“If you have a gigatonne scale problem, you need gigatonne scale solutions.”
The emissions crisis is clearly that scale of a problem and the solutions Dr Arun Majumdar, Professor in Stanford University’s faculty member of the Departments of Mechanical Engineering and Materials Science and Engineering, calls for in response will need to include carbon removal innovations. Something the IPCC acknowledged as being an unavoidable reality in a recent report.
Which means solutions like those being developed at Brilliant Planet, where microalgae grown in waters around dessert areas can capture emissions at scale, are going to be critical.
“Brilliant Planet is unlocking the power of algae as an affordable method of permanently and quantifiably sequestering carbon at the gigaton scale,” the company’s website states.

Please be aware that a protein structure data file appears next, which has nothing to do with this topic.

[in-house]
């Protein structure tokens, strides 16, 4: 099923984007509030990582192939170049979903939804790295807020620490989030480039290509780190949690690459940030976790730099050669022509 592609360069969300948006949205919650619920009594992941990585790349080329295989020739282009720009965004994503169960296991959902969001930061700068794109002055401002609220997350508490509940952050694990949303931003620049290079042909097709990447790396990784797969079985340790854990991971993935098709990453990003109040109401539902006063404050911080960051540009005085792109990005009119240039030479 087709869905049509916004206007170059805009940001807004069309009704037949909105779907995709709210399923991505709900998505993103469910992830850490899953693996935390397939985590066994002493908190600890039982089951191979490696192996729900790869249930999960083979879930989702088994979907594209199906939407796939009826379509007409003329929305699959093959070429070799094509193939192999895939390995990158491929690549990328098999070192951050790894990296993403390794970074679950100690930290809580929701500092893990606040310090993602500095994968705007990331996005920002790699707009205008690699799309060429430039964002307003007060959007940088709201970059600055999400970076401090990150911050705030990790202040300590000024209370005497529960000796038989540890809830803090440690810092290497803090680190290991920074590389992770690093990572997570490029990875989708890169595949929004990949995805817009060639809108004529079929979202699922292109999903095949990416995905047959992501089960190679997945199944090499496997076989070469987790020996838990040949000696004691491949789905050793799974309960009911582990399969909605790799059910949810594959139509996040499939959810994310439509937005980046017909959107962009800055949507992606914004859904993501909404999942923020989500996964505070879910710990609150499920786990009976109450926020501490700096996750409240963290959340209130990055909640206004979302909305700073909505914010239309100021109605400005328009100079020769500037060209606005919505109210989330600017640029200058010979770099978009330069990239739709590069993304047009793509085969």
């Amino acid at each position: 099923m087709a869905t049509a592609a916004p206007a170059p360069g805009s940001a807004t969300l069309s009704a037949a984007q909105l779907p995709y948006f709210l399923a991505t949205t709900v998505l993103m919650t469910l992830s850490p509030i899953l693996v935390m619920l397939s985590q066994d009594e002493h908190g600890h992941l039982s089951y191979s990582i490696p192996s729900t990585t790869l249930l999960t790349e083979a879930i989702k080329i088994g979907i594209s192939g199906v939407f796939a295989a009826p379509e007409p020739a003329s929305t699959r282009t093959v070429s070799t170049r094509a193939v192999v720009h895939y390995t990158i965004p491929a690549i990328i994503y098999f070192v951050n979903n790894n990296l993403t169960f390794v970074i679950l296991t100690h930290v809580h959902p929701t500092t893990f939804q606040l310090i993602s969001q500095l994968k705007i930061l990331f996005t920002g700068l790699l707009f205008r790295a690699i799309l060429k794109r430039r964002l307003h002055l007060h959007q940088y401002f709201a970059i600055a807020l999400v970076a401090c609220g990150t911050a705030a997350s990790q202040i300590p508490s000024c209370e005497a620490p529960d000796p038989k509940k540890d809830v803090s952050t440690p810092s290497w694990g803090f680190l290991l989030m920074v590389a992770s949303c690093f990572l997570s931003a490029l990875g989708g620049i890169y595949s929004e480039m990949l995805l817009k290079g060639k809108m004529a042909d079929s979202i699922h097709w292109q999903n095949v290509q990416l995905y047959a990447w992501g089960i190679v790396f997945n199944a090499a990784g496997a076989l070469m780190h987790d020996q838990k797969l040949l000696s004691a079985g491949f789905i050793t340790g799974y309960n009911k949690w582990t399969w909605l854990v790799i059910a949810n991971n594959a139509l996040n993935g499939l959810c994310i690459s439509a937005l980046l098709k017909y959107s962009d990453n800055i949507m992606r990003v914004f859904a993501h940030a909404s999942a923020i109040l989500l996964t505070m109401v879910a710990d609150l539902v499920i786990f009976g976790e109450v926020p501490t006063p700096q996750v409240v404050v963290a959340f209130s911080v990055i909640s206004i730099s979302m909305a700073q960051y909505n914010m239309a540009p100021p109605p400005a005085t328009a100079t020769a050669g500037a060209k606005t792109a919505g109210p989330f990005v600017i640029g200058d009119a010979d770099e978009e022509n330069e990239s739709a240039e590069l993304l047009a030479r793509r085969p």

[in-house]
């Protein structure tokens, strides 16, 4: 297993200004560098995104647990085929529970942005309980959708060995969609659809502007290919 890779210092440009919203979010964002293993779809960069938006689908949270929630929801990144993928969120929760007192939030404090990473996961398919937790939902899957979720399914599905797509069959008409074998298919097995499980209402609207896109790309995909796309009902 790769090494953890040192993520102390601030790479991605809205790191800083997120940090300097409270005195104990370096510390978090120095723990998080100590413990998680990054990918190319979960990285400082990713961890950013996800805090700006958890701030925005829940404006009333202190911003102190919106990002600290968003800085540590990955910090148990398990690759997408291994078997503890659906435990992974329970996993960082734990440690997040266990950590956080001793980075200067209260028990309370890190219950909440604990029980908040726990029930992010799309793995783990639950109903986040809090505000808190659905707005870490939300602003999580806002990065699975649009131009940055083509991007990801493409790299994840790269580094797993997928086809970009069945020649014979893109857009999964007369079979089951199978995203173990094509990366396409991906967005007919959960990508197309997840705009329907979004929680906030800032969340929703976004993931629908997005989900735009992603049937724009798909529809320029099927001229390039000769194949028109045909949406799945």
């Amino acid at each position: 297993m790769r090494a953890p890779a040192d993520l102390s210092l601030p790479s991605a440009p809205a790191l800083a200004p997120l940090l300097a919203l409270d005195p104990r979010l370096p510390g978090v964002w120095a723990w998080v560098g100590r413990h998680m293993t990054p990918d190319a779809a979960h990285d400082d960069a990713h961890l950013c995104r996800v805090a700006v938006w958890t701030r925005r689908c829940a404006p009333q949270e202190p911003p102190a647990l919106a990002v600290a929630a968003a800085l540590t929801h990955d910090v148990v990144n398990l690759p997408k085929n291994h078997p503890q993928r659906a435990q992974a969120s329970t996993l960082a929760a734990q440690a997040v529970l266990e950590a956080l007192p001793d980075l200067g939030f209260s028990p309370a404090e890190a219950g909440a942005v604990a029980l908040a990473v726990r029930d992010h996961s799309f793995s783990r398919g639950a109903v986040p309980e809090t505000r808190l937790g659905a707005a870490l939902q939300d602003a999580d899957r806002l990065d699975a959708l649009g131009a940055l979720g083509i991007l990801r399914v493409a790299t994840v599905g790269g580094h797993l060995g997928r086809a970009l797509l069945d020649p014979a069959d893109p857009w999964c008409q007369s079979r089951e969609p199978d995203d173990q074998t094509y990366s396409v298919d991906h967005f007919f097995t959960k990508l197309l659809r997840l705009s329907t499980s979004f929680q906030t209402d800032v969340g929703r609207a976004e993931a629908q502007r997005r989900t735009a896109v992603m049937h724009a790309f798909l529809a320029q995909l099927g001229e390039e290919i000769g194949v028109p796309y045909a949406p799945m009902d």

The microalgae is ‘solar-dried’ after being harvested before it is buried in the dessert – where it won’t break down. It has already proved successful in tests in Morocco, and pretty much only needs seawater and sunlight to do its job, so has attracted a lot of backers, including Future Positive Capital and S2G Ventures.
As we reported yesterday there are a number of commercial dimensions to this carbon-removing future. One of them being carbontech – products made with waste carbon, which is a near $6 trillion annual market opportunity, according to Carbon180, an NGO on a mission to make it happen.